National Park Service NATIONAL REGISTER OF HISTORIC PLACES
1. Name of Property
historic name: Montana State Fairgrounds Racetrack
other name/site number: Lewis and Clark County Fairgrounds Racetrack; Helena Downs
street & number: 98 West Custer Avenue not for publication: N/A
state: Montana code: MT county: Lewis and Clark code: 049 zip code: 59601
3. State/Federal Agency Certification
As the designated authority under the National Historic Preservation Act of 1986, as amended, I hereby certify that this X nomination request for determination of eligibility meets the documentation standards for registering properties in the National Register of Historic Places and meets the procedural and professional requirements set forth in 36 CFR Part 60. In my opinion, the property X meets does not meet the National Register Criteria. I recommend that this property be considered significant nationally statewide X locally.
Signature of certifying official/Title Date
Montana State Historic Preservation Office
State or Federal agency or bureau ( See continuation sheet for additional comments.)
In my opinion, the property meets does not meet the National Register criteria.
The Montana State Fairgrounds is located on the west side of the city of Helena, nestled amid mature cottonwoods in the valley below Mount Helena and the Scratchgravel Hills. Within the property there are resources of both modern and historic age, and the racetrack is an elegant structure that constitutes the heart of the fairgrounds. Constructed in 1870, the mile-long track and its massive infield can be found at the northwest side of the fair property.
Racetrack (one contributing structure)
From the south side of the track, spectators enjoy a panoramic view of the Helena valley and the magnificent sight of the Sleeping Giant (also known as Beartooth Mountain) against the northern skyline. The oval, mile-long track is situated east/west with moderate turns at either end. The backstretch is on the north. The home stretch on the south, where the horses exert their greatest effort, is 2 furlongs (¼ mile). The width of the track is about 75 feet; ample room for six to eight sulkies to travel abreast down the stretch. The surface of the track is soil and is banked and elevated. The grass infield is open space to accommodate full view of the entire track. A rail of sturdy 4 x 4s on wooden posts, painted a crisp white, defines the track. Historically, a wooden rail defined the edges of the track, but the existing rail is likely not of historic age. A historic, graded dirt roadway surrounds the track at the east end. Its width is sufficient to accommodate motor vehicles, and it is set below the grade of the track.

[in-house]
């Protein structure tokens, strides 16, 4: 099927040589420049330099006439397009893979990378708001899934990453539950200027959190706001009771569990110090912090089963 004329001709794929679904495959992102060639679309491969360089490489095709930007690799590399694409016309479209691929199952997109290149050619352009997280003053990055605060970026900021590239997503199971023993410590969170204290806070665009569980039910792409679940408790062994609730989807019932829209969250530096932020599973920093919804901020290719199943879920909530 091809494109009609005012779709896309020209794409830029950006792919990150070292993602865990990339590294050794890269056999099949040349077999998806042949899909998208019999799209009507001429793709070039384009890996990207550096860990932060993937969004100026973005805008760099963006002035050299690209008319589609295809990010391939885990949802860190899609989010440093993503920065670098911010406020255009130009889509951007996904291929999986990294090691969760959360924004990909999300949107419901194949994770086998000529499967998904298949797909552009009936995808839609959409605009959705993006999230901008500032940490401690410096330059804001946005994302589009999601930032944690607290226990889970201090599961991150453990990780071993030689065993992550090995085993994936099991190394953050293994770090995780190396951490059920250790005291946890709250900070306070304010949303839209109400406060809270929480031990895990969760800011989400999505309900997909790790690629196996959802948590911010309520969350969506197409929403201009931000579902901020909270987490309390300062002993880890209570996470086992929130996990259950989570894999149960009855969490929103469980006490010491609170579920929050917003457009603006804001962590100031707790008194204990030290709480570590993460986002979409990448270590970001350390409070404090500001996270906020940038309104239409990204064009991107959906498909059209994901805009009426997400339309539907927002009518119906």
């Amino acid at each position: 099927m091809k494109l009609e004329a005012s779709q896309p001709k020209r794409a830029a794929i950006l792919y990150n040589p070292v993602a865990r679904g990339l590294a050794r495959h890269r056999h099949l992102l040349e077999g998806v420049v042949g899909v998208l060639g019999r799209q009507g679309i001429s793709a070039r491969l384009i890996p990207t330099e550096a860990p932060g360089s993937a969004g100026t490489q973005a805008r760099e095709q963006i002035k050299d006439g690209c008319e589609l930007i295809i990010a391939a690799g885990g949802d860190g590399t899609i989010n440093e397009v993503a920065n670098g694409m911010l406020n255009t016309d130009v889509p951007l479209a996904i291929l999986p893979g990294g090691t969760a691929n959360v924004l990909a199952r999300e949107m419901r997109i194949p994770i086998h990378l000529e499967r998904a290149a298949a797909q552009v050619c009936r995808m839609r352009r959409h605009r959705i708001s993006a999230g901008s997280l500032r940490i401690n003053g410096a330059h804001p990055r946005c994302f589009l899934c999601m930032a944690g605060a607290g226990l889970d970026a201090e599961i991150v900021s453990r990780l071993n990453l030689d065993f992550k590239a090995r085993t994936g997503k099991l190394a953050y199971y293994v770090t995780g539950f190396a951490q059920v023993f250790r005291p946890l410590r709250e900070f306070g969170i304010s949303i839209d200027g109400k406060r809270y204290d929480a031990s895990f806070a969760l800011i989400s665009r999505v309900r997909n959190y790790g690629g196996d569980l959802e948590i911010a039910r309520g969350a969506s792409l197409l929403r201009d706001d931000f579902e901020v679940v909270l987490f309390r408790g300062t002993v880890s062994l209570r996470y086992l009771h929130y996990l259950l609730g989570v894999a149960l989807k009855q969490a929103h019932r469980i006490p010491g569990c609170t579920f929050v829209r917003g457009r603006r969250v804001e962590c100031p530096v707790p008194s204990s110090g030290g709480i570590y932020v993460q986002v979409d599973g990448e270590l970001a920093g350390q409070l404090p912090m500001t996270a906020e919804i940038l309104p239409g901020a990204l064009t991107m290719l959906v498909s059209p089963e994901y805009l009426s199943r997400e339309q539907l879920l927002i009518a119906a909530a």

Metal Stands and Press Box (two non-contributing structures)
In 1999, temporary, metal-framed stadium seating was introduced in lieu of the original grandstands. In 2005, a small portion of the track, approximately one-eighth of the surface, just east of the homestretch and west of the first turn, was blocked off by metal-framed stands. In order to create a rodeo arena, the track surface was turned, and a section of the infield was denuded of grass. The result is a square-shaped arena, surrounded by metal stands to the south, west, and east, and a tall metal-framed press box at its north side, within the infield. These intrusions, though substantial, are removable, and constitute only a small portion of the track’s overall size.
Rodeo Building (one non contributing building)
In 2005, a small, low, shed-roofed, concrete block building was constructed on the track’s infield just northwest of the press box. The rectangular building rests on a concrete pad foundation. The roof is metal, slopes down to the west, and overhangs the building on the east side. This overhang provides shelter the building’s only openings: a pedestrian door and two metal-framed windows.
Lions Club Concessions Building (one non-contributing building)
In 2005, a small, low, shed-roofed building was moved into the infield just west of the rodeo building. Set on a concrete pad foundation, the wood-framed building has a metal roof that slopes down to the west. The roof overhangs the east side, providing shelter for the concession booth openings. The east elevation features a half-wall across its length, and regularly-spaced dimensional lumber posts define the concession booths. Removable plywood sheets cover the booth openings across the east elevation..
Integrity Since its construction in 1870, the racetrack has witnessed changes to its setting, as the fair expanded and buildings and structures were added to or removed from the property. Though there is mix of historic and non-historic resources on the grounds, the essential elements of the setting – the open, park-like space dotted with the animal facilities and exhibition halls - are intact. Similarly, the feeling of the massive track itself is intact, as being present there is evocative of its rich historical associations with horseracing in the state. Integrity of design, dating from the 1890 improvements to the track, has been impacted by the construction of the rodeo arena at the southeast one-eighth mile. These changes are substantial but reversible, and the vast majority of the design, materials, and workmanship remain unaltered. Certainly the loss of the grandstands in 1999 was detrimental to the integrity of the overall facility, but the racetrack resource itself is an important testament to the long tradition of racing in Helena and throughout Montana. The track is a large, graceful resource that effectively conveys these significant associations.
Montana State Fairgrounds RacetrackLewis and Clark County, Montana